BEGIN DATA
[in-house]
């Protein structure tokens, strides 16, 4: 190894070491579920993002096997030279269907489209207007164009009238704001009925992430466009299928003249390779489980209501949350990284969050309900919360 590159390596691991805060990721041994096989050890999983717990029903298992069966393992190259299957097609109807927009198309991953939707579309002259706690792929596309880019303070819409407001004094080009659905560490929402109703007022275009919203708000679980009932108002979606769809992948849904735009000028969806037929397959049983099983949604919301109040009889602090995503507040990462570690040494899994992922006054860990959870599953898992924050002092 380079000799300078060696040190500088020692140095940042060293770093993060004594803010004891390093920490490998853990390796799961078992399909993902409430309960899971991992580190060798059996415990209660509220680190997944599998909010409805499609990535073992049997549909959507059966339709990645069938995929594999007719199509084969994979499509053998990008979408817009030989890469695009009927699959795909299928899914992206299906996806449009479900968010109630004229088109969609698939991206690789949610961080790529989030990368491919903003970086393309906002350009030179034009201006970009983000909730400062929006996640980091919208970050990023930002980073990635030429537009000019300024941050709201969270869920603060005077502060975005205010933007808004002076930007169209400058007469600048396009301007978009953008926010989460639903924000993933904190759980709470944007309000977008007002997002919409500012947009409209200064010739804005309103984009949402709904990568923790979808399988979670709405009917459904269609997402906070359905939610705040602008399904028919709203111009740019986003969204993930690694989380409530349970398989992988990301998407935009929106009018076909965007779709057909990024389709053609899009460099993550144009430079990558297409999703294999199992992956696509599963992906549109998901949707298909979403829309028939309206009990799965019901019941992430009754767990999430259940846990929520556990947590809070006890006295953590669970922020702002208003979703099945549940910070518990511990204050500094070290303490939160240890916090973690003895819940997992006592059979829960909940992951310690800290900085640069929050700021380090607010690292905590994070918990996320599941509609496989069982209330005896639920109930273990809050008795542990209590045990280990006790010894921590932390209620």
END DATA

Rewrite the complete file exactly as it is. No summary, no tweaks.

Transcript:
[in-house]
């Protein structure tokens, strides 16, 4: 190894070491579920993002096997030279269907489209207007164009009238704001009925992430466009299928003249390779489980209501949350990284969050309900919360 590159390596691991805060990721041994096989050890999983717990029903298992069966393992190259299957097609109807927009198309991953939707579309002259706690792929596309880019303070819409407001004094080009659905560490929402109703007022275009919203708000679980009932108002979606769809992948849904735009000028969806037929397959049983099983949604919301109040009889602090995503507040990462570690040494899994992922006054860990959870599953898992924050002092 380079000799300078060696040190500088020692140095940042060293770093993060004594803010004891390093920490490998853990390796799961078992399909993902409430309960899971991992580190060798059996415990209660509220680190997944599998909010409805499609990535073992049997549909959507059966339709990645069938995929594999007719199509084969994979499509053998990008979408817009030989890469695009009927699959795909299928899914992206299906996806449009479900968010109630004229088109969609698939991206690789949610961080790529989030990368491919903003970086393309906002350009030179034009201006970009983000909730400062929006996640980091919208970050990023930002980073990635030429537009000019300024941050709201969270869920603060005077502060975005205010933007808004002076930007169209400058007469600048396009301007978009953008926010989460639903924000993933904190759980709470944007309000977008007002997002919409500012947009409209200064010739804005309103984009949402709904990568923790979808399988979670709405009917459904269609997402906070359905939610705040602008399904028919709203111009740019986003969204993930690694989380409530349970398989992988990301998407935009929106009018076909965007779709057909990024389709053609899009460099993550144009430079990558297409999703294999199992992956696509599963992906549109998901949707298909979403829309028939309206009990799965019901019941992430009754767990999430259940846990929520556990947590809070006890006295953590669970922020702002208003979703099945549940910070518990511990204050500094070290303490939160240890916090973690003895819940997992006592059979829960909940992951310690800290900085640069929050700021380090607010690292905590994070918990996320599941509609496989069982209330005896639920109930273990809050008795542990209590045990280990006790010894921590932390209620």